The survey found that the frequency of acute symptoms such as hair loss and diarrhea was 11.7 times higher in the group (21 people) exposed to dust particles while operating within a 2-kilometer radius of the bomb’s hypocenter than those who weren’t exposed at locations 2 kilometers or more away (22 people, including some unknown). Similarly, the frequency of acute symptoms was also found to be 5.5 times higher among those who were exposed to dust particles more than 2 kilometers away from ground zero (9 people) than those who weren’t exposed. In addition, there were more cases of people developing cancer and leukemia among the groups exposed to the dust particles.
Commenting on these results, Otaki says, “Although the sample size is small, the conditions of the subjects such as age, health conditions, and the length of relief operation time are almost the same, meaning the data is very reliable.”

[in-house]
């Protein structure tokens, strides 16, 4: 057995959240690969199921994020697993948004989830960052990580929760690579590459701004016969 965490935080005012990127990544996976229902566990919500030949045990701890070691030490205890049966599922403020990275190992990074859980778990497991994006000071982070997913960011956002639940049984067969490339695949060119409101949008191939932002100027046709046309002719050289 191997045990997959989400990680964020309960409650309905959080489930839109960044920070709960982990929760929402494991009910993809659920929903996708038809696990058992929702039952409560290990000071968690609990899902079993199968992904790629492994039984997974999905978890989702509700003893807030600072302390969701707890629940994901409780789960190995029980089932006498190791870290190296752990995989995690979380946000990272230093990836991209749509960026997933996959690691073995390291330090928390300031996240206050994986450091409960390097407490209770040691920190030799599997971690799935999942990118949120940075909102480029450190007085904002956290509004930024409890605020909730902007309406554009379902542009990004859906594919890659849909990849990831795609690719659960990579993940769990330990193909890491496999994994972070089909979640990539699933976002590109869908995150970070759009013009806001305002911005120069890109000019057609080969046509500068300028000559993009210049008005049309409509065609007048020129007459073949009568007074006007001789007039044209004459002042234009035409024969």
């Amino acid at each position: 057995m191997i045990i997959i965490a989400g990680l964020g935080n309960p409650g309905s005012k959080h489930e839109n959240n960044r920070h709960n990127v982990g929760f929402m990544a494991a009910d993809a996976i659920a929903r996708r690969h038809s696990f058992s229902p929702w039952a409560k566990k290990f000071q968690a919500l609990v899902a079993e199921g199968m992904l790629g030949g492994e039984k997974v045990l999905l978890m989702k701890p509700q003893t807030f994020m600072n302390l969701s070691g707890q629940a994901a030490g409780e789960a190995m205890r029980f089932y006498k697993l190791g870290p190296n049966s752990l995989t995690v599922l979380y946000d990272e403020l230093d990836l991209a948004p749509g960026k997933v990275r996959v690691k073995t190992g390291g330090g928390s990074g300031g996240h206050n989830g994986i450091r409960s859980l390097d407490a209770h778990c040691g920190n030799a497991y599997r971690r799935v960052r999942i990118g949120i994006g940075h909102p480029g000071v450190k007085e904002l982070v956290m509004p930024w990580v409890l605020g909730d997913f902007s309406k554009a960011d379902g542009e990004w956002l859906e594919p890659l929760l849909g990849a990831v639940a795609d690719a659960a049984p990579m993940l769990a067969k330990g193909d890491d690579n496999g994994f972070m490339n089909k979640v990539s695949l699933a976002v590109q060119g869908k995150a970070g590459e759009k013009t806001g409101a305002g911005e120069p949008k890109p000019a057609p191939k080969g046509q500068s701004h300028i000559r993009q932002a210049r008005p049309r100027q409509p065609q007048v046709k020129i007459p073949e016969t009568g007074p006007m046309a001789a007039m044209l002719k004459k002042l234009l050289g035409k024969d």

In addition, upon re-examining data released by the foundation in 2001 — which showed the relationship between estimated radiation dose and the frequency of chromosomal abnormalities in 3,042 atomic bomb victims — it has become clear that the radiation dose received by victims who were indoors is possibly 30 percent higher than initially thought. Based on this, the team of researchers has concluded that, “It is very likely that people developed chromosomal abnormalities after being exposed to radiation by inhaling dust particles upon going back into damaged buildings.”
Extent of A-bomb dust inhalation in 1945 underestimated: researchers https://mainichi.jp/english/articles/20170731/p2a/00m/0na/004000cJuly 31, 2017 (Mainichi Japan)HIROSHIMA